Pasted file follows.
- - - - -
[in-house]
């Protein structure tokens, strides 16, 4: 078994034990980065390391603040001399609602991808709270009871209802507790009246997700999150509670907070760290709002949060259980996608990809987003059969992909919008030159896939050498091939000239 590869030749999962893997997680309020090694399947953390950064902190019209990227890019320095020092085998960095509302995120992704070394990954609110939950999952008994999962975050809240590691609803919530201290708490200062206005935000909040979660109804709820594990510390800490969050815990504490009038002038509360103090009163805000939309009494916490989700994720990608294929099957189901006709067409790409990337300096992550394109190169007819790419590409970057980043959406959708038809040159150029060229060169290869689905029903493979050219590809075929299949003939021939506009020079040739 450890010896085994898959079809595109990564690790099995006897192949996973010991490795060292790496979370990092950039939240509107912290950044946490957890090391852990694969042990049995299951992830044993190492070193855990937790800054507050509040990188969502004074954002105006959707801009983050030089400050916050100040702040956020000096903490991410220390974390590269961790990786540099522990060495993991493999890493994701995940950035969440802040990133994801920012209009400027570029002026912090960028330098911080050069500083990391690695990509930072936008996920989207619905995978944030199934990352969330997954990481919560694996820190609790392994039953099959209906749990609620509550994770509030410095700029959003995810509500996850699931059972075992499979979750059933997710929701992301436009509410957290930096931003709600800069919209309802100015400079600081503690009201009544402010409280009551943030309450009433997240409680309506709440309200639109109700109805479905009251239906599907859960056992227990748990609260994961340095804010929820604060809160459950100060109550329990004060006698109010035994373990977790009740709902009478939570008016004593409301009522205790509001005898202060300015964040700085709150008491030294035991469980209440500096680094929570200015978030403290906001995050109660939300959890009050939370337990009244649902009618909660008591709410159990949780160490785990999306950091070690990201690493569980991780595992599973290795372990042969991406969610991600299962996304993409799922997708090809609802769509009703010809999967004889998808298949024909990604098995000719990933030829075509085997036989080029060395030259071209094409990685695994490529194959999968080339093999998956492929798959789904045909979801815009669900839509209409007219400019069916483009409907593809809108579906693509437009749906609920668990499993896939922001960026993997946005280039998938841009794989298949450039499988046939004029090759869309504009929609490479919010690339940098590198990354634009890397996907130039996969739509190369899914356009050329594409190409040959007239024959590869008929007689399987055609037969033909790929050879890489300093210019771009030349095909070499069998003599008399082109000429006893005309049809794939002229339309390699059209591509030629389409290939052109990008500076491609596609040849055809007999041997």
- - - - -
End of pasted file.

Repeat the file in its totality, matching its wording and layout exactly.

[in-house]
């Protein structure tokens, strides 16, 4: 078994034990980065390391603040001399609602991808709270009871209802507790009246997700999150509670907070760290709002949060259980996608990809987003059969992909919008030159896939050498091939000239 590869030749999962893997997680309020090694399947953390950064902190019209990227890019320095020092085998960095509302995120992704070394990954609110939950999952008994999962975050809240590691609803919530201290708490200062206005935000909040979660109804709820594990510390800490969050815990504490009038002038509360103090009163805000939309009494916490989700994720990608294929099957189901006709067409790409990337300096992550394109190169007819790419590409970057980043959406959708038809040159150029060229060169290869689905029903493979050219590809075929299949003939021939506009020079040739 450890010896085994898959079809595109990564690790099995006897192949996973010991490795060292790496979370990092950039939240509107912290950044946490957890090391852990694969042990049995299951992830044993190492070193855990937790800054507050509040990188969502004074954002105006959707801009983050030089400050916050100040702040956020000096903490991410220390974390590269961790990786540099522990060495993991493999890493994701995940950035969440802040990133994801920012209009400027570029002026912090960028330098911080050069500083990391690695990509930072936008996920989207619905995978944030199934990352969330997954990481919560694996820190609790392994039953099959209906749990609620509550994770509030410095700029959003995810509500996850699931059972075992499979979750059933997710929701992301436009509410957290930096931003709600800069919209309802100015400079600081503690009201009544402010409280009551943030309450009433997240409680309506709440309200639109109700109805479905009251239906599907859960056992227990748990609260994961340095804010929820604060809160459950100060109550329990004060006698109010035994373990977790009740709902009478939570008016004593409301009522205790509001005898202060300015964040700085709150008491030294035991469980209440500096680094929570200015978030403290906001995050109660939300959890009050939370337990009244649902009618909660008591709410159990949780160490785990999306950091070690990201690493569980991780595992599973290795372990042969991406969610991600299962996304993409799922997708090809609802769509009703010809999967004889998808298949024909990604098995000719990933030829075509085997036989080029060395030259071209094409990685695994490529194959999968080339093999998956492929798959789904045909979801815009669900839509209409007219400019069916483009409907593809809108579906693509437009749906609920668990499993896939922001960026993997946005280039998938841009794989298949450039499988046939004029090759869309504009929609490479919010690339940098590198990354634009890397996907130039996969739509190369899914356009050329594409190409040959007239024959590869008929007689399987055609037969033909790929050879890489300093210019771009030349095909070499069998003599008399082109000429006893005309049809794939002229339309390699059209591509030629389409290939052109990008500076491609596609040849055809007999041997």